Creationists often refer to what I call "creatortionista" sites without realizing that what they are using is invalid. I define "creatortionista" as people and sites are that intentionally misrepresent the truth to delude a gullible public. Let's look at an example of what I mean.

Don Batten wrote "Tree ring dating (dendrochronology)" attempting to discredit the whole field of dendrochronology in order to maintain a delusion in a young earth, and in that article he says:

http://www.creationontheweb.com/content/view/2441 (9)

quote:
Tree ring dating (dendrochronology) has been used in an attempt to extend the calibration of carbon-14 dating earlier than historical records allow. The oldest living trees, such as the Bristlecone Pines (Pinus longaeva) of the White Mountains of Eastern California, were dated in 1957 by counting tree rings at 4,723 years old. This would mean they pre-dated the Flood which occurred around 4,350 years ago, taking a straightforward approach to Biblical chronology.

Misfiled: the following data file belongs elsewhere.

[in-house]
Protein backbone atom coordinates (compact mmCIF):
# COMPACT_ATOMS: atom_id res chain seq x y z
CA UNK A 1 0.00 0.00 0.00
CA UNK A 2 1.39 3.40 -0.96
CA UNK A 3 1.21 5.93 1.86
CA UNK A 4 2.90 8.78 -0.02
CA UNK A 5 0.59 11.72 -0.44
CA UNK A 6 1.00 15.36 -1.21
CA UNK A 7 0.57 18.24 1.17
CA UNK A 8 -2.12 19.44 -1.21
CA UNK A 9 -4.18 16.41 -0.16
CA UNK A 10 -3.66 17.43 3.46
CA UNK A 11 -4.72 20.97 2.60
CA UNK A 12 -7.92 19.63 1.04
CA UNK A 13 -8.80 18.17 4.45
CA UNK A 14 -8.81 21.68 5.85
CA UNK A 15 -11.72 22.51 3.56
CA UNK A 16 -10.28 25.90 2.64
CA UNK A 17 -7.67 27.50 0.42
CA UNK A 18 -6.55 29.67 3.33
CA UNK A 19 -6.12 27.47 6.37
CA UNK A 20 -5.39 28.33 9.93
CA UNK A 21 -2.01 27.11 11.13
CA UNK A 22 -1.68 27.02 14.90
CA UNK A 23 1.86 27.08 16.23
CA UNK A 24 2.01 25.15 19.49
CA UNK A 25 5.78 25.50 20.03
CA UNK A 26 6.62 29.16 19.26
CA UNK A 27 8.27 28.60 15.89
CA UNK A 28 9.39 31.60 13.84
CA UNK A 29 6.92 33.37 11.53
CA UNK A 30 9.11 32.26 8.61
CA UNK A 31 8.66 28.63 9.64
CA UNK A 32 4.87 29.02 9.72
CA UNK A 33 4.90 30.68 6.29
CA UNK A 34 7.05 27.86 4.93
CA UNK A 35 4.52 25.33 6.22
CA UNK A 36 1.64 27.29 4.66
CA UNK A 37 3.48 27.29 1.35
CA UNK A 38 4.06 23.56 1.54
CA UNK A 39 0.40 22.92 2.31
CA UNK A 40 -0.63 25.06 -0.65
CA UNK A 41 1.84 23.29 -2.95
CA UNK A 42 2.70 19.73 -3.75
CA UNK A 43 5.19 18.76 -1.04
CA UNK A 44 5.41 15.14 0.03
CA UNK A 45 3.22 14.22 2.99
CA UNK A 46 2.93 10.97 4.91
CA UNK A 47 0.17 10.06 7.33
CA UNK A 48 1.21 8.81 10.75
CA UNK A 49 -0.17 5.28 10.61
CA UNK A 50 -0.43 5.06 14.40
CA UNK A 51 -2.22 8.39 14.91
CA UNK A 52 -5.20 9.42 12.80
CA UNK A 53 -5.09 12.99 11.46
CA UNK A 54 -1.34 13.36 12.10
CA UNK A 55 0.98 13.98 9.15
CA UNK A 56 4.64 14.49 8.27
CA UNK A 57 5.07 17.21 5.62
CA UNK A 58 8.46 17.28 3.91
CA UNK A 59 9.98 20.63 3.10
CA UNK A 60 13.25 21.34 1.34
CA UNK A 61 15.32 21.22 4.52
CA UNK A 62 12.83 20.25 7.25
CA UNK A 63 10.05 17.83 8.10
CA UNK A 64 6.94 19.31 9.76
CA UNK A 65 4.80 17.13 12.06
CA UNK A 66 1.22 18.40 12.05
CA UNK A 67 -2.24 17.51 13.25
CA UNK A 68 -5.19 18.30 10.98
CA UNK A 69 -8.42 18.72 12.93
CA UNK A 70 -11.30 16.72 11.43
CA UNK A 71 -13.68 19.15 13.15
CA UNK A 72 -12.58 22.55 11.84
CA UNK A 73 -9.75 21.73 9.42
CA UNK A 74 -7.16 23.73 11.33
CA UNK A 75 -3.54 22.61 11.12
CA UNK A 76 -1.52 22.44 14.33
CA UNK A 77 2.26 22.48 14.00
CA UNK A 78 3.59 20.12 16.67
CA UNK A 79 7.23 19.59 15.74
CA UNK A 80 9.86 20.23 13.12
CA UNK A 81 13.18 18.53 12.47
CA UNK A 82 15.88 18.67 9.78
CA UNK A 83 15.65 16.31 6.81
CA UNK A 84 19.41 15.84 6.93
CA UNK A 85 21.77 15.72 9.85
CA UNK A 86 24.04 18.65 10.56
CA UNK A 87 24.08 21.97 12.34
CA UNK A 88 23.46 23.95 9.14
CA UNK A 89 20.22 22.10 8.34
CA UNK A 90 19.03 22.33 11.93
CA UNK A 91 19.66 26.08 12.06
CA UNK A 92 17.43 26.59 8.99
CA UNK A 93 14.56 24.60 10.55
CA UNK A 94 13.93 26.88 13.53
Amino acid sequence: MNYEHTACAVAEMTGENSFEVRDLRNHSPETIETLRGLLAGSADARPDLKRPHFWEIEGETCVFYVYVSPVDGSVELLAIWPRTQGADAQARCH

However, when the interpretation of scientific data contradicts the true history of the world as revealed in the Bible, then it's the interpretation of the data that is at fault.

Recent research on seasonal effects on tree rings in other trees in the same genus, the plantation pine Pinus radiata, has revealed that up to five rings per year can be produced and extra rings are often indistinguishable, even under the microscope, from annual rings. As a tree physiologist I would say that evidence of false rings in any woody tree species would cast doubt on claims that any particular species has never in the past produced false rings. Evidence from within the same genus surely counts much more strongly against such a notion.